The thirteen episode Netflix original series “Luke Cage” premiered on Friday, a television show based in the Marvel Cinematic Universe (MCU). This series occurs in the same narrative canon as the blockbuster movies “Captain America: Civil War” and “The Avengers.”
In my preview article at the end of last week I talked about the expectation that “Luke Cage” will follow suit beside the earlier Netflix series of “Daredevil” and “Jessica Jones,” productions that focus on smaller arcs of individuals who have come into superhuman abilities, but look to stay away from the spotlight. “Luke Cage” has met that expectation.
With the first episode the series stands to take place in Harlem, where crooked club owners and paid-for politicians live in the high-end clubs. The working man character Luke Cage, played by Mike Colter, is working two jobs and fielding harassment from his landlady.
The urban-noir cinematography continues to be utilized with immense success, adding to viewing pleasure, as these shows continue to maintain a focus on the darker side of the superhero trope, highlighting the hardships that the characters face. It’s apparent that Cage contends with the fallout from his actions in “Jessica Jones.” He is also dealing with the death of his wife Reeva, an event that predates the narrative of both this show and “Jessica Jones.” With an entire series focused on the character, I expect that audiences will get to see how Reeva’s death has influenced Cage’s convictions as he avoids attracting too much attention in spite of living in a world where his ability could really change the lives of those who need it most.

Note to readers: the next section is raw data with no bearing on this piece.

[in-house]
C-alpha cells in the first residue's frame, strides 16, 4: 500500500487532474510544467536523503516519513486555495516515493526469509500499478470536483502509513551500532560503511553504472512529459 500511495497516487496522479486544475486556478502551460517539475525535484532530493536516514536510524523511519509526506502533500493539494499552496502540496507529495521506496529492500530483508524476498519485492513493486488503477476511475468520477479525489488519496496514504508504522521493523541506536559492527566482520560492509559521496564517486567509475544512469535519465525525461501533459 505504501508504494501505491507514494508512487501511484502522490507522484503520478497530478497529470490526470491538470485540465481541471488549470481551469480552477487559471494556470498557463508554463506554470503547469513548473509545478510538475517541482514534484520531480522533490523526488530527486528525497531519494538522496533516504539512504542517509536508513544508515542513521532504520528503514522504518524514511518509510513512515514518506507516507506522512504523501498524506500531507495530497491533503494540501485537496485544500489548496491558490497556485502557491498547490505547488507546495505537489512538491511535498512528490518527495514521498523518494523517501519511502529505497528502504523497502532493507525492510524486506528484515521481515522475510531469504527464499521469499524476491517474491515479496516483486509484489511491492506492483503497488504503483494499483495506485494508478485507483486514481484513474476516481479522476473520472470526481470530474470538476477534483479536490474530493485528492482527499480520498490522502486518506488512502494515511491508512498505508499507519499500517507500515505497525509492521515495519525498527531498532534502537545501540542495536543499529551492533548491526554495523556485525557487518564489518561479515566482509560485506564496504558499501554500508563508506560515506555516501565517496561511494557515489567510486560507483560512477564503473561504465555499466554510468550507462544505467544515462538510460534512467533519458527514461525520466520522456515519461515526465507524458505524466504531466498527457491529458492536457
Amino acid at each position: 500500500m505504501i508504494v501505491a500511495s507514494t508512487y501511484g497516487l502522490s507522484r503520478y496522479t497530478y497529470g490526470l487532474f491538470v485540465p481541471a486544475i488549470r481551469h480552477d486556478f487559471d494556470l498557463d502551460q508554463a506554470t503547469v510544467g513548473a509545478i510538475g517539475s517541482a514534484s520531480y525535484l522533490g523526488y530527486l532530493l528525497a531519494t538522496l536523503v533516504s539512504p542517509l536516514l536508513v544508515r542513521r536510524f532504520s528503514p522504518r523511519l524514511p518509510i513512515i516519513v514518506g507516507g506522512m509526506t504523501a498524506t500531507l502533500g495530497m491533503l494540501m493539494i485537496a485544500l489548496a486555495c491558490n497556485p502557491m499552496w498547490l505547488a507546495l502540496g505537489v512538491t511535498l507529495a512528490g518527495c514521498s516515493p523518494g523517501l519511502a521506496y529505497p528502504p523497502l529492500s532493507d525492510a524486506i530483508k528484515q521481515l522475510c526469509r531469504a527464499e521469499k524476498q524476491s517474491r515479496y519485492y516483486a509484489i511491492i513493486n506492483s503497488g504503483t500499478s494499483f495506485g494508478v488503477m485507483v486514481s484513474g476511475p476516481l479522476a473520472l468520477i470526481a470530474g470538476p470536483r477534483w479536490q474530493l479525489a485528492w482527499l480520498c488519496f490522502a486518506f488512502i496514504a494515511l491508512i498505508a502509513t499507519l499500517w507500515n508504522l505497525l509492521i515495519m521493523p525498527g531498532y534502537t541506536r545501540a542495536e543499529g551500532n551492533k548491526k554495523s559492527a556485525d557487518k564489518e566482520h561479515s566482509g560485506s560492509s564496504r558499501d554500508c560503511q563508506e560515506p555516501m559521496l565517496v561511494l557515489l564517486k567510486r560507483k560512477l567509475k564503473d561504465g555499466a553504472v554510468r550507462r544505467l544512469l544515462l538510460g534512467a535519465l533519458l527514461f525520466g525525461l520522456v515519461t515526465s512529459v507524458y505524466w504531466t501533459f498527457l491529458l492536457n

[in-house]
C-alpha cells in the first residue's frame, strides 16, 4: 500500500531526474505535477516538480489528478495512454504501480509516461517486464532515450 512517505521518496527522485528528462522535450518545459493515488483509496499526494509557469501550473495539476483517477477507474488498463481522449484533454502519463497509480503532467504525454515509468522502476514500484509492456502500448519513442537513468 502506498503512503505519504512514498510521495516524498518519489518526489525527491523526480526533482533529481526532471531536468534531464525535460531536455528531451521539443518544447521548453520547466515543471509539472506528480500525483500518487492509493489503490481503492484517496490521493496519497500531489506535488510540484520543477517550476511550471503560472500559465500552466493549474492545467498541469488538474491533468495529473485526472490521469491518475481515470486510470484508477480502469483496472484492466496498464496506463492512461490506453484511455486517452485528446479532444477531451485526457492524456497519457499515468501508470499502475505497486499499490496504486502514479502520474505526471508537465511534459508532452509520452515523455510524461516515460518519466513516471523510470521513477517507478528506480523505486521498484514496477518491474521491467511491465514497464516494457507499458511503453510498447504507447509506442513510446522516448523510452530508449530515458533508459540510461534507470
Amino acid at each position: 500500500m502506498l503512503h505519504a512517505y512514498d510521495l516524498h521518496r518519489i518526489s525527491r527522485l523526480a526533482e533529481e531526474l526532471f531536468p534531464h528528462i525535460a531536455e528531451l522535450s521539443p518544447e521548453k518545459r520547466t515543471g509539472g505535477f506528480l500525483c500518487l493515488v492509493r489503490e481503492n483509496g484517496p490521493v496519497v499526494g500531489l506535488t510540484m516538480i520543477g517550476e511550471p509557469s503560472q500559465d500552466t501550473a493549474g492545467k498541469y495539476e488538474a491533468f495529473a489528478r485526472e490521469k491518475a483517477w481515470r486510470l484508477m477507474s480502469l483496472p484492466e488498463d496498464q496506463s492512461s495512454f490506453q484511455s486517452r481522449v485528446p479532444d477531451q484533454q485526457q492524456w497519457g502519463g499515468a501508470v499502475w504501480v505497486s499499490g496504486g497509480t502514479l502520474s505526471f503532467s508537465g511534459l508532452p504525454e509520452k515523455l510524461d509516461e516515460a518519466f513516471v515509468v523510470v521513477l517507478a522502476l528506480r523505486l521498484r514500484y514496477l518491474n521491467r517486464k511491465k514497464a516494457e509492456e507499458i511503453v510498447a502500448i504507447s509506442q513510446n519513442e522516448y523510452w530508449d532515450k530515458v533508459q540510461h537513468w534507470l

The first episode alone carries with it several Easter eggs tying back the greater MCU, that will make anyone excited about the long and intricate story that threads the television shows and the movies of the MCU together, while maintaining the individual cinematic purviews of each. One such Easter egg is a plate upon a crate of military grade weapons being dealt by criminal underworld types that reads “Hammer Industries,” a throwback to the “Iron Man 2” villain benefactor Justin Hammer, once again showing the intersectionality of the movie and the television show narratives.
What could such a reference mean for the rest of the series? The exciting part of these movies and shows is that they all exist in the same world, a world that has been growing for eight years now, having maintained continuity in every iteration. This stratagem of story is usually reserved for big-screen trilogies like “The Lord of the Rings” or “The Hobbit,” yet with the advent of these shows and the continued production of these movies, the universe continues to grow and influence itself and its characters in ways that are more critical than what a three-movie trilogy can do.